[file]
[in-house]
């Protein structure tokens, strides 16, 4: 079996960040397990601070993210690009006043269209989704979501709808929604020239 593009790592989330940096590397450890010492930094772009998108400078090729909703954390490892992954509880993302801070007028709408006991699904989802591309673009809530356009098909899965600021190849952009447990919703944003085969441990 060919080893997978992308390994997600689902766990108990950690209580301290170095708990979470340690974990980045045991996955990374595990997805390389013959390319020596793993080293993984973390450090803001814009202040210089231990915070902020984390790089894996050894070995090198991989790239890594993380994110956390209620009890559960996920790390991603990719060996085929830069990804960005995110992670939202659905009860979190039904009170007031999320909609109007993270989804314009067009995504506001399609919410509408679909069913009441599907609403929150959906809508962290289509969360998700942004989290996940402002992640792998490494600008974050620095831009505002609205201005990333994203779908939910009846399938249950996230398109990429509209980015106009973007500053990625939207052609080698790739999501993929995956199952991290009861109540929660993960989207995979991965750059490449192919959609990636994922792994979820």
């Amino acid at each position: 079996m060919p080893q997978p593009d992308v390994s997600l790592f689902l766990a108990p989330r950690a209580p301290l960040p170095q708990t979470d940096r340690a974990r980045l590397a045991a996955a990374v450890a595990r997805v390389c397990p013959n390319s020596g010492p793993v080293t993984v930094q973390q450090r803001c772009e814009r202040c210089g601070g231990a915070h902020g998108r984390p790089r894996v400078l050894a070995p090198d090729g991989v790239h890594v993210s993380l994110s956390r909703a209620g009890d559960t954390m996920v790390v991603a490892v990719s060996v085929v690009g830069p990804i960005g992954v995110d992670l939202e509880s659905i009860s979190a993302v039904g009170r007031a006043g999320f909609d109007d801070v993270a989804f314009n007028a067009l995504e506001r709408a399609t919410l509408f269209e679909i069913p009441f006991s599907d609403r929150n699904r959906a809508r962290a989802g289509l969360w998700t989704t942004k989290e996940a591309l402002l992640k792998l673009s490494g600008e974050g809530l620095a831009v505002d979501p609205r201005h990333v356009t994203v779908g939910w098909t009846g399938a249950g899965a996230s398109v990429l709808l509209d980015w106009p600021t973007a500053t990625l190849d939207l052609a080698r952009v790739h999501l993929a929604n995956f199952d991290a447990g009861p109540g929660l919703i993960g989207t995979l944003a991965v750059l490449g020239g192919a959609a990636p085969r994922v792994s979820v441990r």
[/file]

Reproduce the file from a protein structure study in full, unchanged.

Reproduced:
[in-house]
């Protein structure tokens, strides 16, 4: 079996960040397990601070993210690009006043269209989704979501709808929604020239 593009790592989330940096590397450890010492930094772009998108400078090729909703954390490892992954509880993302801070007028709408006991699904989802591309673009809530356009098909899965600021190849952009447990919703944003085969441990 060919080893997978992308390994997600689902766990108990950690209580301290170095708990979470340690974990980045045991996955990374595990997805390389013959390319020596793993080293993984973390450090803001814009202040210089231990915070902020984390790089894996050894070995090198991989790239890594993380994110956390209620009890559960996920790390991603990719060996085929830069990804960005995110992670939202659905009860979190039904009170007031999320909609109007993270989804314009067009995504506001399609919410509408679909069913009441599907609403929150959906809508962290289509969360998700942004989290996940402002992640792998490494600008974050620095831009505002609205201005990333994203779908939910009846399938249950996230398109990429509209980015106009973007500053990625939207052609080698790739999501993929995956199952991290009861109540929660993960989207995979991965750059490449192919959609990636994922792994979820």
């Amino acid at each position: 079996m060919p080893q997978p593009d992308v390994s997600l790592f689902l766990a108990p989330r950690a209580p301290l960040p170095q708990t979470d940096r340690a974990r980045l590397a045991a996955a990374v450890a595990r997805v390389c397990p013959n390319s020596g010492p793993v080293t993984v930094q973390q450090r803001c772009e814009r202040c210089g601070g231990a915070h902020g998108r984390p790089r894996v400078l050894a070995p090198d090729g991989v790239h890594v993210s993380l994110s956390r909703a209620g009890d559960t954390m996920v790390v991603a490892v990719s060996v085929v690009g830069p990804i960005g992954v995110d992670l939202e509880s659905i009860s979190a993302v039904g009170r007031a006043g999320f909609d109007d801070v993270a989804f314009n007028a067009l995504e506001r709408a399609t919410l509408f269209e679909i069913p009441f006991s599907d609403r929150n699904r959906a809508r962290a989802g289509l969360w998700t989704t942004k989290e996940a591309l402002l992640k792998l673009s490494g600008e974050g809530l620095a831009v505002d979501p609205r201005h990333v356009t994203v779908g939910w098909t009846g399938a249950g899965a996230s398109v990429l709808l509209d980015w106009p600021t973007a500053t990625l190849d939207l052609a080698r952009v790739h999501l993929a929604n995956f199952d991290a447990g009861p109540g929660l919703i993960g989207t995979l944003a991965v750059l490449g020239g192919a959609a990636p085969r994922v792994s979820v441990r």